[Haskell-cafe] Optimization with Strings ?
Daniel Fischer
daniel.is.fischer at web.de
Thu Dec 3 11:32:08 EST 2009
Am Donnerstag 03 Dezember 2009 16:31:56 schrieb Neil Brown:
> Emmanuel CHANTREAU wrote:
> > Le Thu, 3 Dec 2009 13:20:31 +0100,
> >
> > David Virebayre <dav.vire+haskell at gmail.com> a écrit :
> >> It doesn't work this way : Strings are just lists of Chars. Comparison
> >> is made recursively, Char by Char. You can have a look at the source
> >> to make sure :
> >>
> >> instance (Eq a) => Eq [a] where
> >> [] == [] = True
> >> (x:xs) == (y:ys) = x == y && xs == ys
> >> _xs == _ys = False
> >
> > Hello
> >
> > Thank you David and Bulat for your answers.
> >
> > I don't see the proof you see. Because GHC could store two sames
> > objects juste once and by the definition of == on lists it could deduce
> > that "forall x; List x => x==x". GHC have all informations to do this
> > optimization job, because haskell functions definitions are mathematics
> > definitions.
>
> Besides any other reasons, Haskell has the error function, and infinite
> lists. Consider:
>
> p :: String
> p = error "Haha!"
>
> q :: String
> q = repeat 'a'
>
> pEqualsP :: Bool
> pEqualsP = p == p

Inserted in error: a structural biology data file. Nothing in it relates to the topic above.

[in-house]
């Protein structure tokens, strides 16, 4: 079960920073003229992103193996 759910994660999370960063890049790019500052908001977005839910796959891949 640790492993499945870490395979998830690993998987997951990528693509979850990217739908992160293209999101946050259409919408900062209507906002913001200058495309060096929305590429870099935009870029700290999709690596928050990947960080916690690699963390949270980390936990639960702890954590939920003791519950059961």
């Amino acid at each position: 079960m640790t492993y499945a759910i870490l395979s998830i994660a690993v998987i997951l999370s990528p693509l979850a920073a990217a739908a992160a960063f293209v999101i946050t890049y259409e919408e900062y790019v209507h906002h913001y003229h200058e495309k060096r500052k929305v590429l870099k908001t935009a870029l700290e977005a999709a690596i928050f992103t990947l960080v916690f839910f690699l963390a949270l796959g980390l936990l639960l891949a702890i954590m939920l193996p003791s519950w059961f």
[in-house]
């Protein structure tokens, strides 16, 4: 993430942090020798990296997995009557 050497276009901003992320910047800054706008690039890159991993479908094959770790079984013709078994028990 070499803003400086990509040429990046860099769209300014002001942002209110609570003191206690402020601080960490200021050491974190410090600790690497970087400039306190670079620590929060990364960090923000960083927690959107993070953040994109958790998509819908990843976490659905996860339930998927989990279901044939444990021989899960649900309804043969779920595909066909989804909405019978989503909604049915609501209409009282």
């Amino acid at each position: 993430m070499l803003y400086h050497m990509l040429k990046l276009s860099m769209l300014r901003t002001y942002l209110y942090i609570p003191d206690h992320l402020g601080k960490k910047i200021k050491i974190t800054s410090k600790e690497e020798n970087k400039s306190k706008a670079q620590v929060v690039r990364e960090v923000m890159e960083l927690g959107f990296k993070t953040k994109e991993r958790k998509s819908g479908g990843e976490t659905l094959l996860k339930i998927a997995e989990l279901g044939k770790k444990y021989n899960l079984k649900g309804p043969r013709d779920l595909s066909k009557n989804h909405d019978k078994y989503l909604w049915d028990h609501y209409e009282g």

>
> qEqualsQ :: Bool
> qEqualsQ = q == q
>
> By your rule, pEqualsP and qEqualsQ should be True. In fact, the
> correct answer is that pEqualsP should produce an error and qEqualsQ
> should never terminate. Since Strings can contain such errors and
> infinite lists, you can't know for certain that an object equals itself
> without checking its entire length, which is what the original
> definition for equals did anyway. There may be strict data structures
> for which your optimisation might be applicable, though.
>
> Neil.
However, GHC offers a *really unsafe* function that allows to quickly check whether two
values refer to the same heap-object. But it won't help Emmanuel, because any indirection
causes it to say no and "let x = expression in x == x" should never appear in code anyway.
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